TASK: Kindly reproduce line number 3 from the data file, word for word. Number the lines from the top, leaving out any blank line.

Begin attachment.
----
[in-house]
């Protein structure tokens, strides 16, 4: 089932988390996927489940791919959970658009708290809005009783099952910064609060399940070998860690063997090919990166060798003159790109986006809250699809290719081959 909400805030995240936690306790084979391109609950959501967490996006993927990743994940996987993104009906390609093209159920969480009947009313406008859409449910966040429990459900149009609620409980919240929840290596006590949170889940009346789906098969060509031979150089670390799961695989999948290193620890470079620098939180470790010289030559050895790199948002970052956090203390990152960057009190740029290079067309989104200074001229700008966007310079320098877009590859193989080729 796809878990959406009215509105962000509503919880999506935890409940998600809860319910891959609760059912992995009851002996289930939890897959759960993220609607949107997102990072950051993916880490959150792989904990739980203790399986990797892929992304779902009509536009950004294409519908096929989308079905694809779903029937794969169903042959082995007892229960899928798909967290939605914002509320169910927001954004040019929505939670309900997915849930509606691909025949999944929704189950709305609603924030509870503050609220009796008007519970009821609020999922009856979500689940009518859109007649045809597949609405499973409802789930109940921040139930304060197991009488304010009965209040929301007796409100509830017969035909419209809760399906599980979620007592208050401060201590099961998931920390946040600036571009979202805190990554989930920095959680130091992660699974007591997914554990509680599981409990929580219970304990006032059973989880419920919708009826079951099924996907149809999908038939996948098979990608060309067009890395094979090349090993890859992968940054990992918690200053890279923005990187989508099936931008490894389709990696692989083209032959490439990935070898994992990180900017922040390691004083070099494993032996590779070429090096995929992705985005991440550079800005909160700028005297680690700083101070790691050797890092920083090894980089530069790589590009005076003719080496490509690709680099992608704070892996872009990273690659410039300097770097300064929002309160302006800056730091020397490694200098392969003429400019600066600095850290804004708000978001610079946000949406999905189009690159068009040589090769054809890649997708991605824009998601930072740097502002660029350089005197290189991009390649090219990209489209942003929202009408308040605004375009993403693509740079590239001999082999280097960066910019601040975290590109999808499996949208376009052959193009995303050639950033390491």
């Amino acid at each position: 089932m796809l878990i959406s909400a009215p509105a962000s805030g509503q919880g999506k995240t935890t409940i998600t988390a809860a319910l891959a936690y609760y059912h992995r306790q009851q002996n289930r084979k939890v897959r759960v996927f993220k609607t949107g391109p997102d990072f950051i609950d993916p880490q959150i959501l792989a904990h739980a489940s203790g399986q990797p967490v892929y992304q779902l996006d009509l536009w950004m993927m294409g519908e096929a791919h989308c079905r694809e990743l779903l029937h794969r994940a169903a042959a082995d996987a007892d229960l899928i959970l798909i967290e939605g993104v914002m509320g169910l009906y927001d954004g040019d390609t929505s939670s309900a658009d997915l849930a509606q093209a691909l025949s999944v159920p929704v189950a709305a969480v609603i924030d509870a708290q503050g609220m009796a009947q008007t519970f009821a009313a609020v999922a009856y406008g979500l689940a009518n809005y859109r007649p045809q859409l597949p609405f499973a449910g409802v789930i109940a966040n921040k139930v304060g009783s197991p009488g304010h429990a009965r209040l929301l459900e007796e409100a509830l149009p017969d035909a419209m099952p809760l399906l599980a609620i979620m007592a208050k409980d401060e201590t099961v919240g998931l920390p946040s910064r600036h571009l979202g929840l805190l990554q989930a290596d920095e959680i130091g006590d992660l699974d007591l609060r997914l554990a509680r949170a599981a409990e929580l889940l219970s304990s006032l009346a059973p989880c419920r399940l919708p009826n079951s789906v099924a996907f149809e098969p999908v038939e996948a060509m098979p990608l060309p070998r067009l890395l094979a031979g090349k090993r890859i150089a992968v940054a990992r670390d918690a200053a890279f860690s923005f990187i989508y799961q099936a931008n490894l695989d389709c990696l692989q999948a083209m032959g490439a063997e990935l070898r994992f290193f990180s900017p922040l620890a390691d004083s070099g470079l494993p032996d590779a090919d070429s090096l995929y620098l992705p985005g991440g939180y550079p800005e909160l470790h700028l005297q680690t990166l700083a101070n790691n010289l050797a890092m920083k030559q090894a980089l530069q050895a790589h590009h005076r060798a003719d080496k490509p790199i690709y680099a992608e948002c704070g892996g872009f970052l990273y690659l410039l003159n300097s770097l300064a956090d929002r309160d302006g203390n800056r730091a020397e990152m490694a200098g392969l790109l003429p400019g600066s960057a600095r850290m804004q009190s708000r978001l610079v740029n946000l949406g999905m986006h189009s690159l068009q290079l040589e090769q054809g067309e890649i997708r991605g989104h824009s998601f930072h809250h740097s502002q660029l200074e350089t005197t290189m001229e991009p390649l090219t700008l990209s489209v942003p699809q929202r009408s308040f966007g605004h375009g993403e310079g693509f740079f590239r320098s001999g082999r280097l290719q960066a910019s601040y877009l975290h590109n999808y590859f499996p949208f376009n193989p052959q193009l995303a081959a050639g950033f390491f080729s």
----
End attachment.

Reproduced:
């Amino acid at each position: 089932m796809l878990i959406s909400a009215p509105a962000s805030g509503q919880g999506k995240t935890t409940i998600t988390a809860a319910l891959a936690y609760y059912h992995r306790q009851q002996n289930r084979k939890v897959r759960v996927f993220k609607t949107g391109p997102d990072f950051i609950d993916p880490q959150i959501l792989a904990h739980a489940s203790g399986q990797p967490v892929y992304q779902l996006d009509l536009w950004m993927m294409g519908e096929a791919h989308c079905r694809e990743l779903l029937h794969r994940a169903a042959a082995d996987a007892d229960l899928i959970l798909i967290e939605g993104v914002m509320g169910l009906y927001d954004g040019d390609t929505s939670s309900a658009d997915l849930a509606q093209a691909l025949s999944v159920p929704v189950a709305a969480v609603i924030d509870a708290q503050g609220m009796a009947q008007t519970f009821a009313a609020v999922a009856y406008g979500l689940a009518n809005y859109r007649p045809q859409l597949p609405f499973a449910g409802v789930i109940a966040n921040k139930v304060g009783s197991p009488g304010h429990a009965r209040l929301l459900e007796e409100a509830l149009p017969d035909a419209m099952p809760l399906l599980a609620i979620m007592a208050k409980d401060e201590t099961v919240g998931l920390p946040s910064r600036h571009l979202g929840l805190l990554q989930a290596d920095e959680i130091g006590d992660l699974d007591l609060r997914l554990a509680r949170a599981a409990e929580l889940l219970s304990s006032l009346a059973p989880c419920r399940l919708p009826n079951s789906v099924a996907f149809e098969p999908v038939e996948a060509m098979p990608l060309p070998r067009l890395l094979a031979g090349k090993r890859i150089a992968v940054a990992r670390d918690a200053a890279f860690s923005f990187i989508y799961q099936a931008n490894l695989d389709c990696l692989q999948a083209m032959g490439a063997e990935l070898r994992f290193f990180s900017p922040l620890a390691d004083s070099g470079l494993p032996d590779a090919d070429s090096l995929y620098l992705p985005g991440g939180y550079p800005e909160l470790h700028l005297q680690t990166l700083a101070n790691n010289l050797a890092m920083k030559q090894a980089l530069q050895a790589h590009h005076r060798a003719d080496k490509p790199i690709y680099a992608e948002c704070g892996g872009f970052l990273y690659l410039l003159n300097s770097l300064a956090d929002r309160d302006g203390n800056r730091a020397e990152m490694a200098g392969l790109l003429p400019g600066s960057a600095r850290m804004q009190s708000r978001l610079v740029n946000l949406g999905m986006h189009s690159l068009q290079l040589e090769q054809g067309e890649i997708r991605g989104h824009s998601f930072h809250h740097s502002q660029l200074e350089t005197t290189m001229e991009p390649l090219t700008l990209s489209v942003p699809q929202r009408s308040f966007g605004h375009g993403e310079g693509f740079f590239r320098s001999g082999r280097l290719q960066a910019s601040y877009l975290h590109n999808y590859f499996p949208f376009n193989p052959q193009l995303a081959a050639g950033f390491f080729s």